Is social media making us sad?

On the UK’s Channel 4 News website, Benjamin Cohen is concerned that social media is changing the nature of friendship, and has adjusted his use of social media in response:

I’ve stopped sharing as much, full stop….I’m not suggesting that everyone else should do the same, but I’m suggesting that quite a few people might, many have already. Mark Zuckerberg has always said the world would be a better place if it was more open. I’m suggesting that sometimes the world might be a better place if it was more private.

And on the Cunting Linguist, Steffani Cameron writes:

It’s funny, you know, how we kid ourselves about how much this online shit matters…There’s this delusion that the more followers you have, the more of a voice you have, or that you can be so much more yourself. The opposite is actually true….When people start actually reading your stuff, merely venting gets complicated.  I feel I’m less able to express myself on this blog now. I feel like I have to “watch” what I say. …Welcome to the digital paradox. You can be “yourself” to a bigger audience than ever before, but how true is it?

These two blog posts reflect a growing unease with social media, one that is most adeptly and thoroughly addressed in Sherry Turkle’s Alone Together. Like Turkle, they suggest that the volume, frequency and tenor of online interaction are negatively affecting our human capacity for meaningful connection and relationship. It’s a concern I come across frequently, no doubt in large part because I go looking for it via Google searches on terms like “information overload”.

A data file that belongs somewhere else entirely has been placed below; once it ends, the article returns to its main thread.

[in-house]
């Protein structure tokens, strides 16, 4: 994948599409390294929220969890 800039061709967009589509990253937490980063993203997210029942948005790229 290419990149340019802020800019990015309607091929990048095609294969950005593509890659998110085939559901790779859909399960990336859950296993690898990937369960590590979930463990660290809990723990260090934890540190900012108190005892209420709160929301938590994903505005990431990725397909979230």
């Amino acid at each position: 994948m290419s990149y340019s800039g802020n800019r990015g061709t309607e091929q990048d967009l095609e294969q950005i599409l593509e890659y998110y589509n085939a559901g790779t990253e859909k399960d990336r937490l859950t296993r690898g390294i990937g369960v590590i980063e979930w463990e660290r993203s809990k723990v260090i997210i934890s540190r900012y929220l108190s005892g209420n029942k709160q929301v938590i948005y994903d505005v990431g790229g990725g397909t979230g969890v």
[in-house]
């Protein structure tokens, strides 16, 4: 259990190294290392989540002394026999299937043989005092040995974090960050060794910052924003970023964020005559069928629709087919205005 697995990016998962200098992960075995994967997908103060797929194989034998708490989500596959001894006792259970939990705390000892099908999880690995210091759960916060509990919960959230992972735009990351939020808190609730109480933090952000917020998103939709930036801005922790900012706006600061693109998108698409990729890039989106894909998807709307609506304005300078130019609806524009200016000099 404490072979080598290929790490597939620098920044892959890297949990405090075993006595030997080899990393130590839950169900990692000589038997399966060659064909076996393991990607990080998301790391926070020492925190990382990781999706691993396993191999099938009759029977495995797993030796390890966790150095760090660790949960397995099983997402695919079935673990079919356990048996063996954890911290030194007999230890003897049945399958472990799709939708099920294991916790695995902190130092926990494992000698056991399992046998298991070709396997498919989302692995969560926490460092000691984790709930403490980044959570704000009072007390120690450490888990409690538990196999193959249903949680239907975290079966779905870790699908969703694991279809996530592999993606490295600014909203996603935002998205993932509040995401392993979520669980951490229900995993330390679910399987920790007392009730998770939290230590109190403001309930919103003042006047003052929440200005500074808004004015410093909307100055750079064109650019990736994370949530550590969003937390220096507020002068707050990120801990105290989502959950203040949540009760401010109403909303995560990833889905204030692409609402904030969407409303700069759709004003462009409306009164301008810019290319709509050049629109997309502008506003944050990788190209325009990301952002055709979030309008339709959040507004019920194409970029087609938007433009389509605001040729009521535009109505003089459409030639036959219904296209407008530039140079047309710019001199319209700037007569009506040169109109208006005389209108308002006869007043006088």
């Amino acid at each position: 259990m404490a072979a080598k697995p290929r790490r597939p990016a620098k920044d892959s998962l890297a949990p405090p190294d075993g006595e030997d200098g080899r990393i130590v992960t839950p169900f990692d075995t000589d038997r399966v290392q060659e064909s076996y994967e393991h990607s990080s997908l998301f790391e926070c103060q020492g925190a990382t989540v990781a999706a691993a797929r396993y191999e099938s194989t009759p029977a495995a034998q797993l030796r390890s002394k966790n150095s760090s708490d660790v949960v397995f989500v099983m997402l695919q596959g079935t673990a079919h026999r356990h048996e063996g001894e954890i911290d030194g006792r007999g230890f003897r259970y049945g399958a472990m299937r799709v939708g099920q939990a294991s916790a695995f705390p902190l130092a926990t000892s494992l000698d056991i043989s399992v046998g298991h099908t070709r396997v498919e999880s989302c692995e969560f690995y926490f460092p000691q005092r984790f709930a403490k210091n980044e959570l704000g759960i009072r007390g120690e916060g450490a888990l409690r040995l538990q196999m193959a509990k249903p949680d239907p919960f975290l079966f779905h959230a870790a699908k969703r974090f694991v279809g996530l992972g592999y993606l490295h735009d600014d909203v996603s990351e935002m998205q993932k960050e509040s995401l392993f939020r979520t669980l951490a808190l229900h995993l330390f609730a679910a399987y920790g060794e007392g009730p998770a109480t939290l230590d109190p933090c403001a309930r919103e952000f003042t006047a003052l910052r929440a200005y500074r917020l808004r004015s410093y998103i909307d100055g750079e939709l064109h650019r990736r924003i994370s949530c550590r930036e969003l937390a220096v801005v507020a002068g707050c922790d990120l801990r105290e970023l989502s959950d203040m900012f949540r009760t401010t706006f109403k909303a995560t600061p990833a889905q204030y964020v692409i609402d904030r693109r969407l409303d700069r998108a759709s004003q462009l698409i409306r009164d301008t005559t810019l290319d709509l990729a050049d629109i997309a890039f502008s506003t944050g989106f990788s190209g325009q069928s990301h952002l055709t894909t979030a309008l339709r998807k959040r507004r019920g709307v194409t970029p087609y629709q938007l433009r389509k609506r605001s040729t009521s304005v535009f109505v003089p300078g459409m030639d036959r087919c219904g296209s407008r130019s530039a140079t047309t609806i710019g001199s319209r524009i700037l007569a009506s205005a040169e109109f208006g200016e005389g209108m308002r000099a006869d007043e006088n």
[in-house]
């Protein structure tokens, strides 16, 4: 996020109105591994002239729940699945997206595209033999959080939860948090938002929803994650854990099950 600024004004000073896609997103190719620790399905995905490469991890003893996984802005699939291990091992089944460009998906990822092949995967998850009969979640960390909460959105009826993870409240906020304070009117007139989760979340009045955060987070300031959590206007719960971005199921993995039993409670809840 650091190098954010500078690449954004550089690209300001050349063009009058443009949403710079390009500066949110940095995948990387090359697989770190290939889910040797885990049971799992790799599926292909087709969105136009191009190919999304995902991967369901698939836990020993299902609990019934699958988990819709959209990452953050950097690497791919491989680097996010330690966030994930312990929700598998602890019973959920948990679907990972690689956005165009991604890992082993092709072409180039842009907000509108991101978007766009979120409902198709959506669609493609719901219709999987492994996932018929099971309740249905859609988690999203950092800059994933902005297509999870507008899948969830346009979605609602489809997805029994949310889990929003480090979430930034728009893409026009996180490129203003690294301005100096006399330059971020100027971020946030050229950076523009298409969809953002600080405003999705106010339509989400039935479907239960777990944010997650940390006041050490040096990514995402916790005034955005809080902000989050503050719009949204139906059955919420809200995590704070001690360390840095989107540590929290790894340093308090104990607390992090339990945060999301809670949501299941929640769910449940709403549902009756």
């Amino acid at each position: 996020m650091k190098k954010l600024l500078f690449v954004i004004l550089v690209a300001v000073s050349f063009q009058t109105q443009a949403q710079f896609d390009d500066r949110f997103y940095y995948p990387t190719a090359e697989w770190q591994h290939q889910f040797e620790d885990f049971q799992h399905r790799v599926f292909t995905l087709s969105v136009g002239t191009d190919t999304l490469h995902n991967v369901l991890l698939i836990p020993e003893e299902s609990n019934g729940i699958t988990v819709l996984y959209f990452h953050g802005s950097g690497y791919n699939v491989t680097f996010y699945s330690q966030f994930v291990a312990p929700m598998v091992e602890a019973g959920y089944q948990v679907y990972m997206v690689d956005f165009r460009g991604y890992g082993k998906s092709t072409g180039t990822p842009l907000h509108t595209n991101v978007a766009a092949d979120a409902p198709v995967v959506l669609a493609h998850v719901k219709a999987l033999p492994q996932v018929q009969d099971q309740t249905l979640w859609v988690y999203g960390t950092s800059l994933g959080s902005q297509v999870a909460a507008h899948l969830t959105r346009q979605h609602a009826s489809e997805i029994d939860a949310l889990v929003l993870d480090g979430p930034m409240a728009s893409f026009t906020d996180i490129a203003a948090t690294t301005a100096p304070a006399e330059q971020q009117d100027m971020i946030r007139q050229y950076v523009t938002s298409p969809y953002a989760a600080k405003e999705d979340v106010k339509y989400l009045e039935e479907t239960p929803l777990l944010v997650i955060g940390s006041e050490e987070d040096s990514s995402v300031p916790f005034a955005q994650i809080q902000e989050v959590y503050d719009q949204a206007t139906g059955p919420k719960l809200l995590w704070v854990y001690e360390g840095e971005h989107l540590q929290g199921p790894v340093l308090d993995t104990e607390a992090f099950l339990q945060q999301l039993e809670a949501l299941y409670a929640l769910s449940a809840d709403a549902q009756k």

But you don’t have to dig deeply into the blogosphere to discover that lots of us are suffering over the impact of social media on our daily lives. Even those of us who are unwilling to follow Cohen in pulling back our level of online sharing may have reservations about the way that sharing plays out. We carry our smartphones everywhere, but resent the sound that indicates a new email has arrived. We celebrate the steady growth of our Twitter followers or blog traffic, then agonize when it stalls or declines. We love the ability to access the Internet anytime or anywhere, but feel insulted if the person we’re with decides to go online instead of looking us in the eye.

These are the pains of transition, but a transition to what? The transition to a world in which we accept and even embrace the 24/7 distraction and overexposure of social media as the price of at-our-fingertips information and expression? Or to a world in which we succeed in containing our time online, and setting some limits on where, when and what we share through social media?

For those who would limit the corrosive effects of social media and perpetual connectivity, solutions seem to come in 6 flavours:

  1. Policies: Families, organizations or even governments could limit the amount of time we spend online. Families could set screen time limits; businesses could (and frequently do) block employees from using Facebook or YouTube. Governments could use privacy laws to protect citizens from their own rampant oversharing, or enact labor laws that insulate workers from the pressure to work 12 hours a day, 7 days a week.